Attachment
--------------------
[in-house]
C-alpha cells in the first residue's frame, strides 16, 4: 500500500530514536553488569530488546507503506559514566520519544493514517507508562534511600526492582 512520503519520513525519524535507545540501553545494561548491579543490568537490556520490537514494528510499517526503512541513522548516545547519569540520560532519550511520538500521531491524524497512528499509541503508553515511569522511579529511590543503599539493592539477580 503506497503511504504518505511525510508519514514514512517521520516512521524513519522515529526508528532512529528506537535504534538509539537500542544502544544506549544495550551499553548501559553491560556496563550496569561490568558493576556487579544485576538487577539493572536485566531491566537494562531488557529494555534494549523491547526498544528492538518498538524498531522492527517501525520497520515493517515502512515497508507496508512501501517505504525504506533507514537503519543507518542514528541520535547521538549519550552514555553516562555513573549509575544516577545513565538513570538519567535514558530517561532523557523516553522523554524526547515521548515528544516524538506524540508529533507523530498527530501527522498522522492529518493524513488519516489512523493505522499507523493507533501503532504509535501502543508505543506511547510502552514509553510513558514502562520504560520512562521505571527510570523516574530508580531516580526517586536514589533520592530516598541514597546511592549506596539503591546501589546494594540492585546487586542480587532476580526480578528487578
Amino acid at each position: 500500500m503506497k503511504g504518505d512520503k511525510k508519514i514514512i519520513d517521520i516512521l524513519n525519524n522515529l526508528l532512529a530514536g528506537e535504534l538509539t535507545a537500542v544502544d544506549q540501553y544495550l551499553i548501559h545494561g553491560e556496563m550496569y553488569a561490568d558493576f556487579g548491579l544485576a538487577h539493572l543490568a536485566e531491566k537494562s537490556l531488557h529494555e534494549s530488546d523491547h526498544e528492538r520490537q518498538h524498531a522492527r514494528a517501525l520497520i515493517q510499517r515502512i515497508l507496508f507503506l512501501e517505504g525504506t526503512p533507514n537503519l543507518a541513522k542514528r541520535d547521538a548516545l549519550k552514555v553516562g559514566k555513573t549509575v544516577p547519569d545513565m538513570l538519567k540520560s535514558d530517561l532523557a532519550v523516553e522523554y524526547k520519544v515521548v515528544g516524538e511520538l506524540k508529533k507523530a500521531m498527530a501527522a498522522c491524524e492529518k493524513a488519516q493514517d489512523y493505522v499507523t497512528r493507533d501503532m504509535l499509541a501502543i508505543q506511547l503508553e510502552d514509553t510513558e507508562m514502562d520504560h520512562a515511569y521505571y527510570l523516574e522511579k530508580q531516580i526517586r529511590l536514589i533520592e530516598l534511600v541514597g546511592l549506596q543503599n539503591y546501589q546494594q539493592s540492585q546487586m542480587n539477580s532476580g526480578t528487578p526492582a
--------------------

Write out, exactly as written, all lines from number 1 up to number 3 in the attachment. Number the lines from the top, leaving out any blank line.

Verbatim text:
[in-house]
C-alpha cells in the first residue's frame, strides 16, 4: 500500500530514536553488569530488546507503506559514566520519544493514517507508562534511600526492582 512520503519520513525519524535507545540501553545494561548491579543490568537490556520490537514494528510499517526503512541513522548516545547519569540520560532519550511520538500521531491524524497512528499509541503508553515511569522511579529511590543503599539493592539477580 503506497503511504504518505511525510508519514514514512517521520516512521524513519522515529526508528532512529528506537535504534538509539537500542544502544544506549544495550551499553548501559553491560556496563550496569561490568558493576556487579544485576538487577539493572536485566531491566537494562531488557529494555534494549523491547526498544528492538518498538524498531522492527517501525520497520515493517515502512515497508507496508512501501517505504525504506533507514537503519543507518542514528541520535547521538549519550552514555553516562555513573549509575544516577545513565538513570538519567535514558530517561532523557523516553522523554524526547515521548515528544516524538506524540508529533507523530498527530501527522498522522492529518493524513488519516489512523493505522499507523493507533501503532504509535501502543508505543506511547510502552514509553510513558514502562520504560520512562521505571527510570523516574530508580531516580526517586536514589533520592530516598541514597546511592549506596539503591546501589546494594540492585546487586542480587532476580526480578528487578
Amino acid at each position: 500500500m503506497k503511504g504518505d512520503k511525510k508519514i514514512i519520513d517521520i516512521l524513519n525519524n522515529l526508528l532512529a530514536g528506537e535504534l538509539t535507545a537500542v544502544d544506549q540501553y544495550l551499553i548501559h545494561g553491560e556496563m550496569y553488569a561490568d558493576f556487579g548491579l544485576a538487577h539493572l543490568a536485566e531491566k537494562s537490556l531488557h529494555e534494549s530488546d523491547h526498544e528492538r520490537q518498538h524498531a522492527r514494528a517501525l520497520i515493517q510499517r515502512i515497508l507496508f507503506l512501501e517505504g525504506t526503512p533507514n537503519l543507518a541513522k542514528r541520535d547521538a548516545l549519550k552514555v553516562g559514566k555513573t549509575v544516577p547519569d545513565m538513570l538519567k540520560s535514558d530517561l532523557a532519550v523516553e522523554y524526547k520519544v515521548v515528544g516524538e511520538l506524540k508529533k507523530a500521531m498527530a501527522a498522522c491524524e492529518k493524513a488519516q493514517d489512523y493505522v499507523t497512528r493507533d501503532m504509535l499509541a501502543i508505543q506511547l503508553e510502552d514509553t510513558e507508562m514502562d520504560h520512562a515511569y521505571y527510570l523516574e522511579k530508580q531516580i526517586r529511590l536514589i533520592e530516598l534511600v541514597g546511592l549506596q543503599n539503591y546501589q546494594q539493592s540492585q546487586m542480587n539477580s532476580g526480578t528487578p526492582a